For youth

An illness like ALS brings about many changes and affects every member of the family.  Children and teens may have concerns, fears and questions they don’t know how to cope with or articulate. The following resources are designed specially to help children and teens who have a family member living with ALS.

Helping Children Cope with ALS

Keeping your child informed and sharing in the family experience is important when a family member is facing an ALS diagnosis. If excluded, children can feel isolated, forgotten and misunderstood—or they might be coming to their own, inaccurate conclusions. This guide will help you talk to your children about ALS.

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When Someone Special Has ALS

This booklet is designed for children and will address some of the questions they may have about ALS including: What is ALS? What parts of the body are affected? What causes it? Will I get it? Do people with ALS get better? It will also help them address what they might be feeling.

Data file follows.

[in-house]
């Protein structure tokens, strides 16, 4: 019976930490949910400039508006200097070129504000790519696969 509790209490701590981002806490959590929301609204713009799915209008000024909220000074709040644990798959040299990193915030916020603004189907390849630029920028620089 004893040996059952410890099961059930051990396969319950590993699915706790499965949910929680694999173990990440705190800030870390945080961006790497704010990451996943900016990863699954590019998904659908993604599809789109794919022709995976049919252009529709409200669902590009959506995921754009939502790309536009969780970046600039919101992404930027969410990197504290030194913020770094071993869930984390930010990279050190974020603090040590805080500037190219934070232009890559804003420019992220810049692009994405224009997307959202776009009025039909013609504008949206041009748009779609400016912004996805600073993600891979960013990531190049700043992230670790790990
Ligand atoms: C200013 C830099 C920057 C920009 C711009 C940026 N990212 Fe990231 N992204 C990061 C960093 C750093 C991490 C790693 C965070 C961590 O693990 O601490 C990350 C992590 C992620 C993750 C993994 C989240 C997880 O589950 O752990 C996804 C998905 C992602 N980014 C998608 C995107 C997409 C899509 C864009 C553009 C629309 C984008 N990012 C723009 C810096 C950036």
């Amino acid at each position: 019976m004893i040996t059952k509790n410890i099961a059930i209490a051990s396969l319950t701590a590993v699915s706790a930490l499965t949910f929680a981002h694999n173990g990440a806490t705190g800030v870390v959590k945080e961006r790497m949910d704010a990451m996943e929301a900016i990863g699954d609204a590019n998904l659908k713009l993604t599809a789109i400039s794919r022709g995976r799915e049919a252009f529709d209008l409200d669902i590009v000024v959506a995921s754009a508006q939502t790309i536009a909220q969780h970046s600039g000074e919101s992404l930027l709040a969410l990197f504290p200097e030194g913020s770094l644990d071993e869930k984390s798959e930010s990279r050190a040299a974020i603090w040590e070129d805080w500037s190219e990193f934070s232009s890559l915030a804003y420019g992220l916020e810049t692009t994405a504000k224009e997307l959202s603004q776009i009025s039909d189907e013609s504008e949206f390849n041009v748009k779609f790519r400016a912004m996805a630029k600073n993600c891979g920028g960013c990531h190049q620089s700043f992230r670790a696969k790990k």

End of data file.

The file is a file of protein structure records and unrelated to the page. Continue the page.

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When Your Parent Has ALS

Only about 3,000 people in Canada are living with ALS, so children may not be able to find support among their peers. This booklet includes helpful information provided by young people who know what it’s like to have a parent with ALS. They talk about their experiences, worries, and fears, and how they coped while their parent was ill.

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Talking with Young People About ALS

This booklet aims to familiarize educators with ALS by providing a better understanding of what a student whose parent has ALS must cope with, and by suggesting how school personnel can be supportive not only while the disease progresses, but also during bereavement.

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